An lame processor made by Intel. It was supposed to be Intel's answer to AMD and Cyrix in the low-end and midrange section of the pc market.
The Celeron was designed to be as cheap as possible. Not only in terms of production, but also in terms of design. So, instead of creating an all-new design that would actually compete, Intel just chopped parts of their Pentium II processor, until the desired level of cheapness had been achieved. The first Celeron to be rolled out was the 300A, and it quickly gained reputation for it's lackster performance, increadible lag, and general lameness.
During the height of their (un)popularity in the early 2000s, Celerons became the laughing stock of every tech-savvy person. Like AOL, they quickly became a product for people who didn't know any better. Today, Celeron's continue the tradition of being nothing more than chopped versions of Intel's processors, but fortunately people have wisen up and look at the benchmarks before they buy, so naturally, their population has drammatically decreased in favor of AMD, again.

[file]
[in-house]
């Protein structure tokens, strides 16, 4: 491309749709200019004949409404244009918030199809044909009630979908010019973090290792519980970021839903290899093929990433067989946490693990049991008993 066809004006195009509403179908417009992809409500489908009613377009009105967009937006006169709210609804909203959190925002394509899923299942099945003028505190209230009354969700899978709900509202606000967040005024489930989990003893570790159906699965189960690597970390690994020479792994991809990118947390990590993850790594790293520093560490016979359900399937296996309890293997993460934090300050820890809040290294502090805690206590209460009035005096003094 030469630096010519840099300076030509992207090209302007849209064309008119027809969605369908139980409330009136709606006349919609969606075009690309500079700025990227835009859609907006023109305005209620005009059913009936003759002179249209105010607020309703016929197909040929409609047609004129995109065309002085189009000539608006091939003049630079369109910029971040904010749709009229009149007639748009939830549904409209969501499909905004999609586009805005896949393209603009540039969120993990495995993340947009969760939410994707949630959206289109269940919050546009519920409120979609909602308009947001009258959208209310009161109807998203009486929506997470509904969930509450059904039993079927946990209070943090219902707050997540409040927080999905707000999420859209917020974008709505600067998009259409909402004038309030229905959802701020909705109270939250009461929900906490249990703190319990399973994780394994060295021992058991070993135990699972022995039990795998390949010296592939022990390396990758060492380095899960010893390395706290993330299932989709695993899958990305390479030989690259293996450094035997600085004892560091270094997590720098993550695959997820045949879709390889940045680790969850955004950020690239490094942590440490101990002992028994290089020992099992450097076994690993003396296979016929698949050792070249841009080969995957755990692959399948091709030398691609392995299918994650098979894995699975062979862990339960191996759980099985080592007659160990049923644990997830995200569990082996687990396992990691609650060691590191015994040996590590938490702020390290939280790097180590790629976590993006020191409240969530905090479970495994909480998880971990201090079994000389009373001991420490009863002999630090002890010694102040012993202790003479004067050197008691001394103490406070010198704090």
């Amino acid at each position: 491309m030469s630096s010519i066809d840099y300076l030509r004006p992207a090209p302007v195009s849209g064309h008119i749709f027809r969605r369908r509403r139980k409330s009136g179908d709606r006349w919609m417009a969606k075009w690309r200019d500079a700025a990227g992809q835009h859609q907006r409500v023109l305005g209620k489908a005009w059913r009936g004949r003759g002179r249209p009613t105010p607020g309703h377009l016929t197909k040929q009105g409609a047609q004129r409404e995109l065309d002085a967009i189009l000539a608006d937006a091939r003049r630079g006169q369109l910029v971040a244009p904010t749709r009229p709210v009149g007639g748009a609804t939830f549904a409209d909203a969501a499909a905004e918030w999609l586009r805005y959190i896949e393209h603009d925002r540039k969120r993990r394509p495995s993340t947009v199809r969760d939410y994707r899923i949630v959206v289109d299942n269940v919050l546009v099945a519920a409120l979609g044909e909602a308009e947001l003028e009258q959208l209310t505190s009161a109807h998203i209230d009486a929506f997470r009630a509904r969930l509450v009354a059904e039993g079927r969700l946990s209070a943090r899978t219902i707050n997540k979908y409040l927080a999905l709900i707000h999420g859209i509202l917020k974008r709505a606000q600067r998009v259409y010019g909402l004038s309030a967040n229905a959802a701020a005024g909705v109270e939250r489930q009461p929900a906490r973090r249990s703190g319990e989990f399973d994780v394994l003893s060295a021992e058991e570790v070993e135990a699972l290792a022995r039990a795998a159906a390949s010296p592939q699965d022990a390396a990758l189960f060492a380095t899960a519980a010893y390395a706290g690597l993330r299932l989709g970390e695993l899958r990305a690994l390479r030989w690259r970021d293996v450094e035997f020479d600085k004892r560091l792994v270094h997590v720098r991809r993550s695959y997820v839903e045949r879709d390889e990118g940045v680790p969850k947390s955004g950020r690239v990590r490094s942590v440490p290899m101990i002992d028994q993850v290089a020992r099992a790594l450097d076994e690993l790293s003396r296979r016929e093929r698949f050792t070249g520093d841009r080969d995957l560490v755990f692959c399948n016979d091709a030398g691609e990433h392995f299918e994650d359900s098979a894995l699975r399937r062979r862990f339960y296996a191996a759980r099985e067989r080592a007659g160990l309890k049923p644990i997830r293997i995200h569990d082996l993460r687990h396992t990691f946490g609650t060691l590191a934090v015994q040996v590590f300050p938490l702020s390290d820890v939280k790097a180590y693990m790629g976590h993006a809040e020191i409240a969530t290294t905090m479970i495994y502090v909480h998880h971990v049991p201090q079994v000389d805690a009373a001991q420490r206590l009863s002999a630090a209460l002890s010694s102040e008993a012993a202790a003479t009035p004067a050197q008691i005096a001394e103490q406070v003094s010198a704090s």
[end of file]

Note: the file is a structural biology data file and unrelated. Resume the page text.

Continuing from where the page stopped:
Nevertheless, Celerons can still be found in office desks, as they are notorious for being able to tolerate incredible amounts of dust, nicotine and filth without breaking down, while being adequate in word-processing tasks and the like.
Me: This is my old pc, with a Celeron 667 in it. My father bought it, thinking he was getting an equivalent to the Intel Pentium III 500Mhz processor. This is what happens when you leave a non tech-savvy person with a computer store salesmam.
Friend: I see it also has a tv card so you can do your video captures
Me: Is coding video in 174x144 resolution at 15fps with Indeo Video codec considered "capture"? Now let's play Need For Speed III at medium graphics detail!
Prices shown in USD.
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